9. Grassweed competitiveness
  10. Specific weight
  11. Latest optimum sowing date

In future, a twelfth characteristic, resistance to barley yellow dwarf virus, will be added

Group 1 milling wheats

Two wheat varieties are categorised in the 25+ high-sustainability category, with Skyfall coming top, followed by Zyatt. There are only four Group 1 varieties on the current RL – the other two are Crusoe and Illustrious.

“Skyfall scores well across a number of key categories and we know it is a good all-rounder, but growers need to watch yellow rust,” says Mr Miles.

On the RL, Skyfall has a low yellow rust resistance score of 3 on a 1-9 scale where 1 is very susceptible and 9 shows good resistance. Zyatt scores a 4 for yellow rust and Crusoe a 3 for brown rust.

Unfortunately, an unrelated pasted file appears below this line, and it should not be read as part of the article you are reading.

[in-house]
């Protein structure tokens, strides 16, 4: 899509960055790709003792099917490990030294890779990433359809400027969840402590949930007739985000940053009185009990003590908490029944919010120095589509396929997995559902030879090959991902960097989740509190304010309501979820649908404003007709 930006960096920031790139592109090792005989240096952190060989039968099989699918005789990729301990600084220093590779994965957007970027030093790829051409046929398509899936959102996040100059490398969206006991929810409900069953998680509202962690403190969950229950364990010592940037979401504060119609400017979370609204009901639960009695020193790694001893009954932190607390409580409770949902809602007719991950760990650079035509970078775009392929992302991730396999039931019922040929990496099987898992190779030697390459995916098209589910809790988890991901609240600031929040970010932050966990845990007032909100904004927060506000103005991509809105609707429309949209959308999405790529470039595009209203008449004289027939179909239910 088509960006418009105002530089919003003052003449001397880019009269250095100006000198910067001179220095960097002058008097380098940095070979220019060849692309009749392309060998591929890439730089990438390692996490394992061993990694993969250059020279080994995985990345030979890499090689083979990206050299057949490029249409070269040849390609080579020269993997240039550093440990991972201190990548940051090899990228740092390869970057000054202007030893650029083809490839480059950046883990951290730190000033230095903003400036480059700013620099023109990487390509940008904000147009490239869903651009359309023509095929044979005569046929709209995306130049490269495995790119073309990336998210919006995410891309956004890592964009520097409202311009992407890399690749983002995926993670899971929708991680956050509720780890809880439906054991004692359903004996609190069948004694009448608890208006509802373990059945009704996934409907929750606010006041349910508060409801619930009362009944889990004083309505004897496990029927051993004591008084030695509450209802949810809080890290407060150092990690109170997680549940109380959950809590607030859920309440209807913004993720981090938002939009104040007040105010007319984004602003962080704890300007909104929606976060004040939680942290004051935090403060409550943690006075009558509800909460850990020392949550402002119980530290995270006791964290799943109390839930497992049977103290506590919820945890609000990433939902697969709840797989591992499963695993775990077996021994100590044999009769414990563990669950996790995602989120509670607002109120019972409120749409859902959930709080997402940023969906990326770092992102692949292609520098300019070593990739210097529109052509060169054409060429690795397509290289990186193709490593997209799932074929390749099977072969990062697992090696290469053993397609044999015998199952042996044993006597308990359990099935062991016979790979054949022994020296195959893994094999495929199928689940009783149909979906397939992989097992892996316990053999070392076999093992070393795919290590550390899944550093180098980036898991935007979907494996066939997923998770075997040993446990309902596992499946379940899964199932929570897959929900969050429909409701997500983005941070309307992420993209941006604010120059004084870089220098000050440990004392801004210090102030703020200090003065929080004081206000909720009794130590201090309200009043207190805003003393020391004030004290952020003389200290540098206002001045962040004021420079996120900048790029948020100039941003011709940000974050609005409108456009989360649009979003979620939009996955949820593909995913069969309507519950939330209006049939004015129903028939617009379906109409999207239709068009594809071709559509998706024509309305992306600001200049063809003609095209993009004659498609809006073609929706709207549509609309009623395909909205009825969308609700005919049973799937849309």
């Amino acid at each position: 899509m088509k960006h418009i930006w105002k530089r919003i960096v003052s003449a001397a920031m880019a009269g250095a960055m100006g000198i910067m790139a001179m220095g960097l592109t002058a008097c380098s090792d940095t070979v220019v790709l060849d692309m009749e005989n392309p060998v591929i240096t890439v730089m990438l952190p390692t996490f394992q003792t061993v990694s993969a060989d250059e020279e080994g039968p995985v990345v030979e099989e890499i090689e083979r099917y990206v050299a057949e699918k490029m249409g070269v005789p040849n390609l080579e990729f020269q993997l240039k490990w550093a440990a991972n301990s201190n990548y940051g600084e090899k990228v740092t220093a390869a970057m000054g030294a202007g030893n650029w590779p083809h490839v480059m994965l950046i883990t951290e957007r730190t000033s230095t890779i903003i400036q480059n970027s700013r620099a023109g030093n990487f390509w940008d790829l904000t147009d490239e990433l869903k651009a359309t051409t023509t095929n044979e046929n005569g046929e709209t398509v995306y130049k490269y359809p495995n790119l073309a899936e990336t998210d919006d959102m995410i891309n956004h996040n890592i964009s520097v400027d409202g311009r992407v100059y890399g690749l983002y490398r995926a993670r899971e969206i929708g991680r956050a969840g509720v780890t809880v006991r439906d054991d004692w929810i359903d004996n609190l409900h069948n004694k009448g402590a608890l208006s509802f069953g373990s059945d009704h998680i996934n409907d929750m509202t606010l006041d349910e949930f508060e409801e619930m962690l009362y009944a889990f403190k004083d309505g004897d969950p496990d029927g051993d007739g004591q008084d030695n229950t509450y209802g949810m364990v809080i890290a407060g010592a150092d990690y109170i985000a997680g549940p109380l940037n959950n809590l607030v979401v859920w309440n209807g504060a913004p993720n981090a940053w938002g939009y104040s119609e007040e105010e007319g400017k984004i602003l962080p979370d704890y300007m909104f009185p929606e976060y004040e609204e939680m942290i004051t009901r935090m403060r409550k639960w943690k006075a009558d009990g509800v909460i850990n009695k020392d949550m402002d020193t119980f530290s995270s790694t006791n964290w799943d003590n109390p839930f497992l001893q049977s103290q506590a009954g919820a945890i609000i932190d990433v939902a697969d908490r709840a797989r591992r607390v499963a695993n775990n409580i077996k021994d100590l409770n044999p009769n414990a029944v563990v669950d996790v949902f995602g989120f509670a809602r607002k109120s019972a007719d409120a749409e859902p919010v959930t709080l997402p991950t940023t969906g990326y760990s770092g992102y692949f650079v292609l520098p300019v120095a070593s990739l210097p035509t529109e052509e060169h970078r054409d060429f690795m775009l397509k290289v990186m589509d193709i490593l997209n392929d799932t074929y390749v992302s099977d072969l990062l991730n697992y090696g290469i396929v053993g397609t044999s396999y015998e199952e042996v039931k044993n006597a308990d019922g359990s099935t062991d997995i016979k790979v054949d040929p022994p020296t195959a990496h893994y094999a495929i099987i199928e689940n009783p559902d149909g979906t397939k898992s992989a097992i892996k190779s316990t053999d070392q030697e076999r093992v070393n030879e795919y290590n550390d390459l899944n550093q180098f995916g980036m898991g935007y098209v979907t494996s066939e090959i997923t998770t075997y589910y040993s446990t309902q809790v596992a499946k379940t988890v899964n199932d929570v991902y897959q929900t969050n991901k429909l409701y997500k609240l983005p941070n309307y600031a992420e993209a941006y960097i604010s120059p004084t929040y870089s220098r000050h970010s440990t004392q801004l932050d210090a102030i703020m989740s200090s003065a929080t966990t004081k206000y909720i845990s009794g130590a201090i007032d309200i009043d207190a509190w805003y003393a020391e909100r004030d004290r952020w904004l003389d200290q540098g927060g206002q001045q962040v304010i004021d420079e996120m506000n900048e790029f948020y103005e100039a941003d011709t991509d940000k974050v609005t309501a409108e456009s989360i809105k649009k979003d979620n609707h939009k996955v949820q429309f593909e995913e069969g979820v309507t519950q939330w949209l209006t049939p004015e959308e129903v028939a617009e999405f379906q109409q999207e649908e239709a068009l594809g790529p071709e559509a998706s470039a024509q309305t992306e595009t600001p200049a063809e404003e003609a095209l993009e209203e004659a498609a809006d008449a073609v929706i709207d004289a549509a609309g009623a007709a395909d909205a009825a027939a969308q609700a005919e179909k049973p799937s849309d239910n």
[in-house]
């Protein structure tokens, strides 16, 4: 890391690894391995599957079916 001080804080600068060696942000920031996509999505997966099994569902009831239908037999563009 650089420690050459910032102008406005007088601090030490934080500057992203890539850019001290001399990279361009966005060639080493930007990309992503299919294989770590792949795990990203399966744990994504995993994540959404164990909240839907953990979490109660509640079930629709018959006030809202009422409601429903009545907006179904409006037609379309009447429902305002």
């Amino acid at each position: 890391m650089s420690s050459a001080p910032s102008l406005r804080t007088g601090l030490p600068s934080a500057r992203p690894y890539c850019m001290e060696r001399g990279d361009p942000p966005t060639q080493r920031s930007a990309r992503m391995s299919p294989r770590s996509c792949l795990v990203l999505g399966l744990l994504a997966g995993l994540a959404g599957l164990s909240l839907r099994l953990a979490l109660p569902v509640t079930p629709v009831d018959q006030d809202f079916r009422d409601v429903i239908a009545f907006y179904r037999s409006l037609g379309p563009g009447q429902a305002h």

Skyfall wheat

Skyfall © MAG/David Jones

Group 2 milling wheats

All four Group 2 RL varieties have high ratings, with Palladium the top variety, closely followed by Extase. Mayflower and Siskin make up the final two.

Mr Miles says Palladium scores well for yield consistency and straw stiffness and looks a “nice, tidy English wheat”.

Extase, with French genetics, scores well for grain quality in terms of specific weight and has the highest untreated fungicide yield on the RL.

Group 3 biscuit-making wheats

Astronomer is top of the biscuit-makers by “some margin”, qualifying for the the high-sustainability category. These also include varieties such as Illuminate and Elicit.

There are 10 Group 3 wheats on the current RL.

Many of the Group 3 wheats have suffered a fall in septoria resistance scores due to the Cougar effect, as many have that variety in their parentage and Cougar has recently shown a sharp fall in its septoria resistance.

Combining trial plot

© MAG/David Jones

Group 4 soft milling feed wheats

Tapestry comes out top of five varieties that are rated as having high sustainability.